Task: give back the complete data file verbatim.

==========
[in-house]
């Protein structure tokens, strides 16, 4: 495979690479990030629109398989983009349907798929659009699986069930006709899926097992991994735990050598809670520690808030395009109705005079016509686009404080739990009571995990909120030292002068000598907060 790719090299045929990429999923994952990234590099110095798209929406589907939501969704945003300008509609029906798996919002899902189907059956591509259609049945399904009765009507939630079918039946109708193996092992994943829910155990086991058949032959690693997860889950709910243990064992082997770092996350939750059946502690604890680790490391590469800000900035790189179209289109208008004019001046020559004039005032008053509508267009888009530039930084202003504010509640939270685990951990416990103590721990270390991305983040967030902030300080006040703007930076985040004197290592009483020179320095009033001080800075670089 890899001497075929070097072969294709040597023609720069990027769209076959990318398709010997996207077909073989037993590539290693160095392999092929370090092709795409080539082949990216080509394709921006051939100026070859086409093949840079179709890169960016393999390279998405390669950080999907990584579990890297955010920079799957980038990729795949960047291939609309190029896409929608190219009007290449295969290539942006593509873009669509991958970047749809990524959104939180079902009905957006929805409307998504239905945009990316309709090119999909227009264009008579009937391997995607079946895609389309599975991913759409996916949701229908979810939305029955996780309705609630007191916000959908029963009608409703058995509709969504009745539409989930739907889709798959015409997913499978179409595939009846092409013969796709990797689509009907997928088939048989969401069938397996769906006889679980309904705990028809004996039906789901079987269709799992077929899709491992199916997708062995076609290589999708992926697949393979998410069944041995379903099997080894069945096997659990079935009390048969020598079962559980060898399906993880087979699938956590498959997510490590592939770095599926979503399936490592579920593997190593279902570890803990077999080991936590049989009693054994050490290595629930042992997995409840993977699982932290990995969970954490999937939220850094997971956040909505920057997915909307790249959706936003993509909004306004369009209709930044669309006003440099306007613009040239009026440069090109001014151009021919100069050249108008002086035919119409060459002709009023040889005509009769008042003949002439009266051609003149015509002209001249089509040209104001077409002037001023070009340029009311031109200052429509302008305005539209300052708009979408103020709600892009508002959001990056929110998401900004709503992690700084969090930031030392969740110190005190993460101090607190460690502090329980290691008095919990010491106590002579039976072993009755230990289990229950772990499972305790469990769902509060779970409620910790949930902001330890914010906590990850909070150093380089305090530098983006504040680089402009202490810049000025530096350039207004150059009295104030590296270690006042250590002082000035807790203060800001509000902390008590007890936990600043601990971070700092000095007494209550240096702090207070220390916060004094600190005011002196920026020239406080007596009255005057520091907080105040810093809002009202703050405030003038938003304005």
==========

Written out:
[in-house]
């Protein structure tokens, strides 16, 4: 495979690479990030629109398989983009349907798929659009699986069930006709899926097992991994735990050598809670520690808030395009109705005079016509686009404080739990009571995990909120030292002068000598907060 790719090299045929990429999923994952990234590099110095798209929406589907939501969704945003300008509609029906798996919002899902189907059956591509259609049945399904009765009507939630079918039946109708193996092992994943829910155990086991058949032959690693997860889950709910243990064992082997770092996350939750059946502690604890680790490391590469800000900035790189179209289109208008004019001046020559004039005032008053509508267009888009530039930084202003504010509640939270685990951990416990103590721990270390991305983040967030902030300080006040703007930076985040004197290592009483020179320095009033001080800075670089 890899001497075929070097072969294709040597023609720069990027769209076959990318398709010997996207077909073989037993590539290693160095392999092929370090092709795409080539082949990216080509394709921006051939100026070859086409093949840079179709890169960016393999390279998405390669950080999907990584579990890297955010920079799957980038990729795949960047291939609309190029896409929608190219009007290449295969290539942006593509873009669509991958970047749809990524959104939180079902009905957006929805409307998504239905945009990316309709090119999909227009264009008579009937391997995607079946895609389309599975991913759409996916949701229908979810939305029955996780309705609630007191916000959908029963009608409703058995509709969504009745539409989930739907889709798959015409997913499978179409595939009846092409013969796709990797689509009907997928088939048989969401069938397996769906006889679980309904705990028809004996039906789901079987269709799992077929899709491992199916997708062995076609290589999708992926697949393979998410069944041995379903099997080894069945096997659990079935009390048969020598079962559980060898399906993880087979699938956590498959997510490590592939770095599926979503399936490592579920593997190593279902570890803990077999080991936590049989009693054994050490290595629930042992997995409840993977699982932290990995969970954490999937939220850094997971956040909505920057997915909307790249959706936003993509909004306004369009209709930044669309006003440099306007613009040239009026440069090109001014151009021919100069050249108008002086035919119409060459002709009023040889005509009769008042003949002439009266051609003149015509002209001249089509040209104001077409002037001023070009340029009311031109200052429509302008305005539209300052708009979408103020709600892009508002959001990056929110998401900004709503992690700084969090930031030392969740110190005190993460101090607190460690502090329980290691008095919990010491106590002579039976072993009755230990289990229950772990499972305790469990769902509060779970409620910790949930902001330890914010906590990850909070150093380089305090530098983006504040680089402009202490810049000025530096350039207004150059009295104030590296270690006042250590002082000035807790203060800001509000902390008590007890936990600043601990971070700092000095007494209550240096702090207070220390916060004094600190005011002196920026020239406080007596009255005057520091907080105040810093809002009202703050405030003038938003304005």